SIPTU members in pharmaceutical manufacturer Leo Pharma in Dublin have commenced industrial action in a dispute over redundancies.

The row centres on the company's decision to make five workers redundant.

SIPTU Organiser Jim Fuery accused the company of breaching a collective agreement which ensured that members would be made permanent after two years of service. 

"This move not only breached the collective agreement but showed a shocking level of disregard for five people who had been deemed essential workers and continued to work throughout the pandemic. These young workers were told they had lost their careers last month after such dedicated service," Mr Fuery stated. 

He confirmed that members in Leo Pharma had balloted to take industrial action in support of their five colleagues, consisting of two-hour rolling stoppages, an overtime ban and non-cooperation with proposed changes to work practices. 

The industrial action commenced this morning and will continue until 31 August, though if no solution is reached in the meantime, the campaign will then escalate to four-hour stoppages. 

Mr Fuery claimed SIPTU members in Leo Pharma had been left with no option but to take industrial action in support of their fellow members and to protect their collective agreements.  

He said the union represented 220 out of around 400 employees at the Crumlin plant.

In a statement, Leo Pharma confirmed that SIPTU had commenced industrial action at its Crumlin facility in Dublin "...arising from the ending of the employment contracts of five temporary employees."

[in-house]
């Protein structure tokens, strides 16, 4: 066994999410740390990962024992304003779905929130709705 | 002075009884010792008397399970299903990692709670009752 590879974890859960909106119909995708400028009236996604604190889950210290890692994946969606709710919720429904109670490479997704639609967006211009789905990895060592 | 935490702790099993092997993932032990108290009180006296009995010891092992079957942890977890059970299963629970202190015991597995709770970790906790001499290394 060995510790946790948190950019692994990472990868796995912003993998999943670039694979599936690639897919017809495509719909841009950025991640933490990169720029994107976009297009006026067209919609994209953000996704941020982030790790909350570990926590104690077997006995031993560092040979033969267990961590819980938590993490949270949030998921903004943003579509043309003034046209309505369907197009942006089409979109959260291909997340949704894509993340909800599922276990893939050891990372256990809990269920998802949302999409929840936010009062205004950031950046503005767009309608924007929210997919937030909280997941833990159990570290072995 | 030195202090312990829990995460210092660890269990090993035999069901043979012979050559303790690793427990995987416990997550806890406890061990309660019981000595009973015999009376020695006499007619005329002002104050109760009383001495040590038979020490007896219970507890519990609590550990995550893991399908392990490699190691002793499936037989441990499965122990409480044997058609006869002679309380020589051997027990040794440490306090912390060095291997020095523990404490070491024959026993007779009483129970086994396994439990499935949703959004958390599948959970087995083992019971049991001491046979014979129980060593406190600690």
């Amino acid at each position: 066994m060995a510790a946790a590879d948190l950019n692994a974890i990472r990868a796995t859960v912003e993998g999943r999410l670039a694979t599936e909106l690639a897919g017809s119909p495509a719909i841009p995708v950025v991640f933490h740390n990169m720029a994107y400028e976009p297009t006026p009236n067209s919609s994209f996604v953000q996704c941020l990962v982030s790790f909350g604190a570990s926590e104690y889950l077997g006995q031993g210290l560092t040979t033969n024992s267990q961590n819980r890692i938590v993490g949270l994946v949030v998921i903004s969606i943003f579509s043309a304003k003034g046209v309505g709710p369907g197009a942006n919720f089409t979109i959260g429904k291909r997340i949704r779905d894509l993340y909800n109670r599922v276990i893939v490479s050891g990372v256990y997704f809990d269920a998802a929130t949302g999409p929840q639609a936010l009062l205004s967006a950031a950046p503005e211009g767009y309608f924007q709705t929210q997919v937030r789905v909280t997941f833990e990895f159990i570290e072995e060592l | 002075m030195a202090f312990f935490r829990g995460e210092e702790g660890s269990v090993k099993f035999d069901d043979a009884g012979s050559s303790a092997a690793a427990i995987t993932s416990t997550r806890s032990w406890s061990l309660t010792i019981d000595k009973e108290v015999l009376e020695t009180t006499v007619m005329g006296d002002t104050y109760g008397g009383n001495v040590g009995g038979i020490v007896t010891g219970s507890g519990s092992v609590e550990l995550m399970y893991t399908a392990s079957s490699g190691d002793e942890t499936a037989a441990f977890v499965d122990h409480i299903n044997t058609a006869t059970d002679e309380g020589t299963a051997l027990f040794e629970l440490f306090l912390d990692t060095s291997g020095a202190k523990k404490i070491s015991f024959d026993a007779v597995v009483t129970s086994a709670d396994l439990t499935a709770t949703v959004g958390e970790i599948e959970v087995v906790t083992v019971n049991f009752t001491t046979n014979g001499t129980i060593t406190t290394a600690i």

The company said a 2013 agreement between it and SIPTU allowed for temporary fixed-term employees to be converted to permanent employees on their two-year anniversary. 

However, it noted: "This is not an automatic right, but triggers a consideration of continued employment by management where work is available."

The statement said that last April, Leo Pharma told SIPTU that it would not have available work for fourteen temporary operators after July and continued employment would not be possible. 

It said five of these operators had worked at Leo Pharma for just over two years.

"In acknowledging their statutory entitlement to a redundancy payment by virtue of having reached the requisite 2-years of service, these employees were offered, and accepted, an ex-gratia severance payment," the company continued. 

It noted that in the last 12 months, it had made 44 temporary employees permanent. 

The company concluded by saying it was disappointed that SIPTU had not engaged with the Workplace Relations Commission before serving notice of industrial action, and said it remained available for further discussions. 

Leo Pharma's headquarters is in Denmark, and it has a global workforce of 6,000. 

The company's Irish operation employs over 650 people at its operations in Dublin and Cork, manufacturing products for the treatment of skin disorders including exzema, psoriasis and dermatitis.